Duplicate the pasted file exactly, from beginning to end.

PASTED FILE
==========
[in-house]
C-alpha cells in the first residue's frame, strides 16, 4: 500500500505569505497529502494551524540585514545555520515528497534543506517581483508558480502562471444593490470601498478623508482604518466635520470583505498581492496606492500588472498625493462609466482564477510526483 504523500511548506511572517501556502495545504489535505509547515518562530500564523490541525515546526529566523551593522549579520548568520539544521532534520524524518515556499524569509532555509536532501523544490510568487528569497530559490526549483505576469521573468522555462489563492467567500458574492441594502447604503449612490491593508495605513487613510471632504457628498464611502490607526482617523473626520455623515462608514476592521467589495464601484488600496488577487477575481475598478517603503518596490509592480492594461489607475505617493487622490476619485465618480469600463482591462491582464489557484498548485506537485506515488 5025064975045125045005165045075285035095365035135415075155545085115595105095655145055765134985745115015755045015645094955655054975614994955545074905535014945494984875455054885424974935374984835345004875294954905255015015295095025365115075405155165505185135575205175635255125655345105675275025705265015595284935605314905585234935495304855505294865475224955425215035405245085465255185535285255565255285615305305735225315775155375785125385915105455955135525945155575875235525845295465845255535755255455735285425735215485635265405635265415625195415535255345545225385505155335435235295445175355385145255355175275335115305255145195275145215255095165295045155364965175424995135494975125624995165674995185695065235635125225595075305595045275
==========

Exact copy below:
[in-house]
C-alpha cells in the first residue's frame, strides 16, 4: 500500500505569505497529502494551524540585514545555520515528497534543506517581483508558480502562471444593490470601498478623508482604518466635520470583505498581492496606492500588472498625493462609466482564477510526483 504523500511548506511572517501556502495545504489535505509547515518562530500564523490541525515546526529566523551593522549579520548568520539544521532534520524524518515556499524569509532555509536532501523544490510568487528569497530559490526549483505576469521573468522555462489563492467567500458574492441594502447604503449612490491593508495605513487613510471632504457628498464611502490607526482617523473626520455623515462608514476592521467589495464601484488600496488577487477575481475598478517603503518596490509592480492594461489607475505617493487622490476619485465618480469600463482591462491582464489557484498548485506537485506515488 5025064975045125045005165045075285035095365035135415075155545085115595105095655145055765134985745115015755045015645094955655054975614994955545074905535014945494984875455054885424974935374984835345004875294954905255015015295095025365115075405155165505185135575205175635255125655345105675275025705265015595284935605314905585234935495304855505294865475224955425215035405245085465255185535285255565255285615305305735225315775155375785125385915105455955135525945155575875235525845295465845255535755255455735285425735215485635265405635265415625195415535255345545225385505155335435235295445175355385145255355175275335115305255145195275145215255095165295045155364965175424995135494975125624995165674995185695065235635125225595075305595045275